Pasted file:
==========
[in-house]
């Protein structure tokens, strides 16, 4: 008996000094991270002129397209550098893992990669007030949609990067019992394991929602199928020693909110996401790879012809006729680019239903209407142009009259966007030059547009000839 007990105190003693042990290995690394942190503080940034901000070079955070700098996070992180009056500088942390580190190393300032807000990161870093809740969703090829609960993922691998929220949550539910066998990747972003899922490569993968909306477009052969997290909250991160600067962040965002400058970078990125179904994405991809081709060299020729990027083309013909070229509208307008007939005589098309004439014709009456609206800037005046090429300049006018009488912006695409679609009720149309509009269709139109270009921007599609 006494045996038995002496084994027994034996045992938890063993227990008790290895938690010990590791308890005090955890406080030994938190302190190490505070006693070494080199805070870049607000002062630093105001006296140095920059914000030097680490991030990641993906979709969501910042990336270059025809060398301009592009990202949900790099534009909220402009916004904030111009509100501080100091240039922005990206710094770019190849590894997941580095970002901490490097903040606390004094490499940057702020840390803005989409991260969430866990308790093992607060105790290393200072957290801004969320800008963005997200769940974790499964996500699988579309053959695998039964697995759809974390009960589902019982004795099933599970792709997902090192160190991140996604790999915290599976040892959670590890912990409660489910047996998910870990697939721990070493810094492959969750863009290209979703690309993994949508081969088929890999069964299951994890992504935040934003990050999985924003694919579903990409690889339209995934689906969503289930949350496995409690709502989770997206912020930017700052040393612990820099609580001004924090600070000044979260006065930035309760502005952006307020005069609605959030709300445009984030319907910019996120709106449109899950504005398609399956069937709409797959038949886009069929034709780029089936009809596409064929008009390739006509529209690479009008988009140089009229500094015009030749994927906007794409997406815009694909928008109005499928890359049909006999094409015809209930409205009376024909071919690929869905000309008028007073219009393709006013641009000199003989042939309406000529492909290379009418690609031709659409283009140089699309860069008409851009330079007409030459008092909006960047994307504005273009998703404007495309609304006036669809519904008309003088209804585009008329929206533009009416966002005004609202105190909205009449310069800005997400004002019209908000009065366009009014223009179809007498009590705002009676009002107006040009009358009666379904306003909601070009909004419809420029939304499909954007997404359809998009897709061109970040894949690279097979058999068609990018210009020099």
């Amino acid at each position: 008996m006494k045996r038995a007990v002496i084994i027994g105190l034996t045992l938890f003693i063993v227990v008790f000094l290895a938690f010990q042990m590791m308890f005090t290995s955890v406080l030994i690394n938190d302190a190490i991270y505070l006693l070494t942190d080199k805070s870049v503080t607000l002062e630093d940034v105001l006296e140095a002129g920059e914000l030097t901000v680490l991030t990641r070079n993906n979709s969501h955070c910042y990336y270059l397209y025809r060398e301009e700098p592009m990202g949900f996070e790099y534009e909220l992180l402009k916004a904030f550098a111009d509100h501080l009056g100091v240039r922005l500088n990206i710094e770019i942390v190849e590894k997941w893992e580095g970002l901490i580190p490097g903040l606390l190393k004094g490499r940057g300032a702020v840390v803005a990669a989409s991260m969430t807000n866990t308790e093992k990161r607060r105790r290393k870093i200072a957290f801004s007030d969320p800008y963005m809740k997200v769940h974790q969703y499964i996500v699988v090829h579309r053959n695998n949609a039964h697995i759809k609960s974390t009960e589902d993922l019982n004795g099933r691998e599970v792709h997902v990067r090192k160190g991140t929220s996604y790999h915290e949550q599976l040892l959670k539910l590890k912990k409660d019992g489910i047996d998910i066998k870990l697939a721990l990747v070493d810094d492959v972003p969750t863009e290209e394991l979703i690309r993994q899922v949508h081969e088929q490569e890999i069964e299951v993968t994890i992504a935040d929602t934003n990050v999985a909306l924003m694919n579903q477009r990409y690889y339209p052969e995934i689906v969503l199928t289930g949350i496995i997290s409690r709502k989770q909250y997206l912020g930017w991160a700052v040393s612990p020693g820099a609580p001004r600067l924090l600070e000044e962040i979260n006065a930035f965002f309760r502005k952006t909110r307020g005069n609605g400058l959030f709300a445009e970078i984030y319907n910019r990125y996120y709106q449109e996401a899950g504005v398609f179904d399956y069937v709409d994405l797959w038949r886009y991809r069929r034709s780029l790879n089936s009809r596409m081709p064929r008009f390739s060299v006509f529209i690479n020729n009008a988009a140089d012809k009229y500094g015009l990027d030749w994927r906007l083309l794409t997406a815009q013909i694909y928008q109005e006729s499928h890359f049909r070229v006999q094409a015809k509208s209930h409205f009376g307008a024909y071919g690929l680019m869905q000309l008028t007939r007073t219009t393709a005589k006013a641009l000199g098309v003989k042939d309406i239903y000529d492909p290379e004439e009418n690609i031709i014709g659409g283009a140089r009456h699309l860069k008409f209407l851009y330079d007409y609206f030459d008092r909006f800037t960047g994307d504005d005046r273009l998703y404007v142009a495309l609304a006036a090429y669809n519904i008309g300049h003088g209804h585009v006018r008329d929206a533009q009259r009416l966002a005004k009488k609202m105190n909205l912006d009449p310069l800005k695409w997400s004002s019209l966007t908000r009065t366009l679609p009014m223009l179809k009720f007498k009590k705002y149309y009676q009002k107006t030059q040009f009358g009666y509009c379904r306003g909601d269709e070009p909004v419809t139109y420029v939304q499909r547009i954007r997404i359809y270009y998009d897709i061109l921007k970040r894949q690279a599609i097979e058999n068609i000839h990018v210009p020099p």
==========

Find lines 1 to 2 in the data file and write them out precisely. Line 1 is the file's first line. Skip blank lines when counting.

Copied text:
[in-house]
């Protein structure tokens, strides 16, 4: 008996000094991270002129397209550098893992990669007030949609990067019992394991929602199928020693909110996401790879012809006729680019239903209407142009009259966007030059547009000839 007990105190003693042990290995690394942190503080940034901000070079955070700098996070992180009056500088942390580190190393300032807000990161870093809740969703090829609960993922691998929220949550539910066998990747972003899922490569993968909306477009052969997290909250991160600067962040965002400058970078990125179904994405991809081709060299020729990027083309013909070229509208307008007939005589098309004439014709009456609206800037005046090429300049006018009488912006695409679609009720149309509009269709139109270009921007599609 006494045996038995002496084994027994034996045992938890063993227990008790290895938690010990590791308890005090955890406080030994938190302190190490505070006693070494080199805070870049607000002062630093105001006296140095920059914000030097680490991030990641993906979709969501910042990336270059025809060398301009592009990202949900790099534009909220402009916004904030111009509100501080100091240039922005990206710094770019190849590894997941580095970002901490490097903040606390004094490499940057702020840390803005989409991260969430866990308790093992607060105790290393200072957290801004969320800008963005997200769940974790499964996500699988579309053959695998039964697995759809974390009960589902019982004795099933599970792709997902090192160190991140996604790999915290599976040892959670590890912990409660489910047996998910870990697939721990070493810094492959969750863009290209979703690309993994949508081969088929890999069964299951994890992504935040934003990050999985924003694919579903990409690889339209995934689906969503289930949350496995409690709502989770997206912020930017700052040393612990820099609580001004924090600070000044979260006065930035309760502005952006307020005069609605959030709300445009984030319907910019996120709106449109899950504005398609399956069937709409797959038949886009069929034709780029089936009809596409064929008009390739006509529209690479009008988009140089009229500094015009030749994927906007794409997406815009694909928008109005499928890359049909006999094409015809209930409205009376024909071919690929869905000309008028007073219009393709006013641009000199003989042939309406000529492909290379009418690609031709659409283009140089699309860069008409851009330079007409030459008092909006960047994307504005273009998703404007495309609304006036669809519904008309003088209804585009008329929206533009009416966002005004609202105190909205009449310069800005997400004002019209908000009065366009009014223009179809007498009590705002009676009002107006040009009358009666379904306003909601070009909004419809420029939304499909954007997404359809998009897709061109970040894949690279097979058999068609990018210009020099």